In 2004 in Quebec, Canada, a mandatory CDI surveillance program was implemented. Deaths that occurred within 30 days after CDI diagnosis were classified as 1) directly attributable to CDI (e.g., toxic megacolon, septic shock), 2) having a CDI contribution (e.g., acute decompensation of chronic heart failure), or 3) unrelated to CDI (e.g., terminal cancer) (2). To determine accuracy of the surveillance classifications, we compared cause-of-death classification of 22 deceased CDI patients reported to surveillance by 1 hospital in 2007 with causes of death reported by 13 external reviewers who examined summaries of medical files of the deceased patients. Reviewers were 11 infectious disease and 2 public health physicians involved with CDI surveillance at their respective hospitals but not this hospital. The median (minimal, maximal) κ statistics for comparison of external reviews with surveillance classification were 0.495 (0.252, 0.607) for directly attributable, 0.182 (−0.091, 0.182) for contributed, and 0.321 (0.124, 0.614) for unrelated. Comparison within external reviewers yielded 0.697 (0.394, 1.0), 0.233 (−0.294, 0.703), and 0.542 (0.154, 0.909), respectively. Complete agreement was found for only 6 cases (4 directly attributable and 2 unrelated) (Figure).

Variation among reviewers suggested that categorizations reported to surveillance were inaccurate. Number of deaths among patients with CDI, regardless of the cause of death, seemed to better indicate CDI severity. Since 2008, only the crude numbers of deaths, not subjected to individual interpretation, have been reported to surveillance. A questionnaire addressing concurrent medical conditions, prognosis, level of care, and circumstances of death is being implemented in Quebec hospitals participating in CDI surveillance and should help determine the role of CDI in deaths.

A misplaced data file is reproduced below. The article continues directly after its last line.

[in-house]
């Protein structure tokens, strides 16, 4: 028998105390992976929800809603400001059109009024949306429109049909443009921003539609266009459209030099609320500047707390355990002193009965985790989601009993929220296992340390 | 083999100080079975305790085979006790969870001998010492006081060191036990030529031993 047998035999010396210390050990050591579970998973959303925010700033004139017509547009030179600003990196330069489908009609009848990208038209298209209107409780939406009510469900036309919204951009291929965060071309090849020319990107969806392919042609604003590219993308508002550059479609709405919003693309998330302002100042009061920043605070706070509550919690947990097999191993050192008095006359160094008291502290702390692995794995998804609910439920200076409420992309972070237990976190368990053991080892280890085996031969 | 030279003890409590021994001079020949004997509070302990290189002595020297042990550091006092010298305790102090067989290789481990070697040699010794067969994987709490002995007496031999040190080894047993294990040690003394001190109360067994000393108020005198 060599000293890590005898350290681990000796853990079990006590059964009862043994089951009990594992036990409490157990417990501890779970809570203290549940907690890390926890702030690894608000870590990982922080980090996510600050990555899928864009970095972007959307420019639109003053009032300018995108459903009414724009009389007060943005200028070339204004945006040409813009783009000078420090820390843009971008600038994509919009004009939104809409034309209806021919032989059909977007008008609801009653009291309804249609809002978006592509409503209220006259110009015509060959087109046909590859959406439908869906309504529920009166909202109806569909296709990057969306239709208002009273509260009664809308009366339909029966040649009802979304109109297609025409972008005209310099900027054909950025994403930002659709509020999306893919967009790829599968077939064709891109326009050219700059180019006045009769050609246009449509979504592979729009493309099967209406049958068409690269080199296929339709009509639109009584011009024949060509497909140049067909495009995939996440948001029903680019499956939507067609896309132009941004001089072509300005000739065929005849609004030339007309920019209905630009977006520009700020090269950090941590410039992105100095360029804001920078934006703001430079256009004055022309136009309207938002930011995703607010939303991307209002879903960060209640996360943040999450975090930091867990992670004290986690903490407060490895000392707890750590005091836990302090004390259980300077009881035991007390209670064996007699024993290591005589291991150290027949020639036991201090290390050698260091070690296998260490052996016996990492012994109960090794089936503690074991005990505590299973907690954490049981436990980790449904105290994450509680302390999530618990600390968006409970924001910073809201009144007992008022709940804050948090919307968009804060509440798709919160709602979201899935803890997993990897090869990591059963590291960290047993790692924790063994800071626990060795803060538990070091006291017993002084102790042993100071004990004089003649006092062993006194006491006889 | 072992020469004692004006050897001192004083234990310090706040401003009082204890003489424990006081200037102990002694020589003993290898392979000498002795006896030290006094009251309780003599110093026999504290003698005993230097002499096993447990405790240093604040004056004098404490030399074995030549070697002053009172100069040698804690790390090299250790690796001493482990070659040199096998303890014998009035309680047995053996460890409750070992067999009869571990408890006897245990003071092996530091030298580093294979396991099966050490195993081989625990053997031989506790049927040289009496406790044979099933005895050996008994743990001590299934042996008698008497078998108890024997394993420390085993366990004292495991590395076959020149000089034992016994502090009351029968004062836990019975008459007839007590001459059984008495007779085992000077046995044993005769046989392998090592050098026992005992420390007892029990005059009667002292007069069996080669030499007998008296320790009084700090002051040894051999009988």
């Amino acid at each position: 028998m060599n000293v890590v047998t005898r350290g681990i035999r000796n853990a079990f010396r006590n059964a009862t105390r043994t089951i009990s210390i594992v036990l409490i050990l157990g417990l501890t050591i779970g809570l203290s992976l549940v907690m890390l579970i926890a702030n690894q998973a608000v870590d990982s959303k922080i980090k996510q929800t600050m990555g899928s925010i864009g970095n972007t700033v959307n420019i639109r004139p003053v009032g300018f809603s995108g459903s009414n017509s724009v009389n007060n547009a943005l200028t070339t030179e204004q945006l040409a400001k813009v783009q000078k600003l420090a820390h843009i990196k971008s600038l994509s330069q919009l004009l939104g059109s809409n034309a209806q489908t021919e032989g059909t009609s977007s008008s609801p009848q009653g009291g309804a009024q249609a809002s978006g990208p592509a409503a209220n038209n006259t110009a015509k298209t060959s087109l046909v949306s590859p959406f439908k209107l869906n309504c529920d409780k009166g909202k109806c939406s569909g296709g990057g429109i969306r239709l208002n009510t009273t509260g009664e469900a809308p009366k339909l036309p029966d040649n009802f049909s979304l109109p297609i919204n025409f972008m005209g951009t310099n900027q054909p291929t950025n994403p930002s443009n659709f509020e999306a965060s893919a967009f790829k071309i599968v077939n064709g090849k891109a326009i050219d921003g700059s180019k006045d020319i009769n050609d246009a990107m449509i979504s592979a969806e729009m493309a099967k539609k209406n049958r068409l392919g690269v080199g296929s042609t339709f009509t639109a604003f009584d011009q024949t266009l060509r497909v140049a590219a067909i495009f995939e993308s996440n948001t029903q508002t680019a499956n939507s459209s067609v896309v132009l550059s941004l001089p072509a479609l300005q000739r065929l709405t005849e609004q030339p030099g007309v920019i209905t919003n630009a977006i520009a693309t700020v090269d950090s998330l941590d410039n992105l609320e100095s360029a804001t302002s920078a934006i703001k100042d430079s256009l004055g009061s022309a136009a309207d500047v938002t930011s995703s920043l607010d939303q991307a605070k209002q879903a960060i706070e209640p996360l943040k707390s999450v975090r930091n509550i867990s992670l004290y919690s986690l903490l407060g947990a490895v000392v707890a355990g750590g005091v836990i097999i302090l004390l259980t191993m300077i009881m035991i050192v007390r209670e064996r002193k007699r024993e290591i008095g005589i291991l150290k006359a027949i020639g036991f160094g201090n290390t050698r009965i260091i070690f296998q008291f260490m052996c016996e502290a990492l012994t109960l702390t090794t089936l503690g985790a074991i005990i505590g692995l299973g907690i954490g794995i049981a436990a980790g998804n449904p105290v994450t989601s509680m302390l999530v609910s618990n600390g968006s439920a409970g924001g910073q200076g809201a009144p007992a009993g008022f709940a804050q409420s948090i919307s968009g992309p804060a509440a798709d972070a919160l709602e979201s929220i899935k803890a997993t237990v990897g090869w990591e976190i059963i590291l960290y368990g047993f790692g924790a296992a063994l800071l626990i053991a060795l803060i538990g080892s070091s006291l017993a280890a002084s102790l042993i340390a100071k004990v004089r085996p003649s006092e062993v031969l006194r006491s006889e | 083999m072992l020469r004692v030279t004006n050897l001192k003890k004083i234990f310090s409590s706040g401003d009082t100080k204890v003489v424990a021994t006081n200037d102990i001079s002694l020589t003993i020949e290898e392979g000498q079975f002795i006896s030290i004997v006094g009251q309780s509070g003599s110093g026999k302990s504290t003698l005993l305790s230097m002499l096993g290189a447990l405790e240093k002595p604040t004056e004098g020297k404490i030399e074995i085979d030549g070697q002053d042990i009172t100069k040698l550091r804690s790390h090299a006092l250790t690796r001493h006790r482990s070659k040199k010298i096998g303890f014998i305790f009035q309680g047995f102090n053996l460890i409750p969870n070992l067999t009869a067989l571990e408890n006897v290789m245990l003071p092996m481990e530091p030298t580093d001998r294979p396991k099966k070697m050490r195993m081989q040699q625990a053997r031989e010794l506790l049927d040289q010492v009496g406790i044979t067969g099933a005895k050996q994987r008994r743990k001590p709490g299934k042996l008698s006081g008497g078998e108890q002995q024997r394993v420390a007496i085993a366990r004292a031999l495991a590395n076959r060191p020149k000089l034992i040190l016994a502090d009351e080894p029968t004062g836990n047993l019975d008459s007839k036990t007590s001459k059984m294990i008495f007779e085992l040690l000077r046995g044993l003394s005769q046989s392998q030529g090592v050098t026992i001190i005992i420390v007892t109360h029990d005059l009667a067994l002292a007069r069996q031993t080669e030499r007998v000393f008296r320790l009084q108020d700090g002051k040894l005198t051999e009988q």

Notes

Suggested citation for this article: Gilca R, Frenette C, Thériault N, Fortin É, Villeneuve J. Attributing cause of death for patients with Clostridium difficile infection [letter]. Emerg Infect Dis [Internet]. 2012 Oct [date cited]. http://dx.doi.org/10.3201/eid1810.120202

References
1. . HotaSS, AchonuC, CrowcroftNS, HarveyBJ, LauwersA, GardamMADetermining mortality rates attributable to Clostridium difficile infection.Emerg Infect Dis. Year: 2012;18:305–710.3201/eid1802.10161122305427
2. . GilcaR, FortinE, HubertB, FrenetteC, GourdeauM Surveillance of Clostridium difficile–associated diarrhea in Quebec. Report for August 22, 2004, to August 20, Year: 2005 [in French]. Québec: Institut National de Santé Publique du Québec; 2005. p. 4 [cited 2012 Jul 20]. http://www.inspq.qc.ca/pdf/publications/434-BilanCdifficile-22aout2004-20aout2005.pdf

Figures

[Figure ID: F1]
Figure 

Classification of cause of death among 22 patients with Clostridium difficile infection (CDI), by 13 external reviewers, Quebec, Canada, 2007. Bars indicate the number of reviewers who assigned each category. Gray bars indicate that CDI was unrelated to death, white bars indicate that CDI contributed to death, and black bars indicate that death was directly attributable to CDI.



Article Categories:
  • Letters to the Editor
Article Categories:
  • Letter

Keywords: Keywords: Clostridium difficile, death, causality, bacteria, Canada.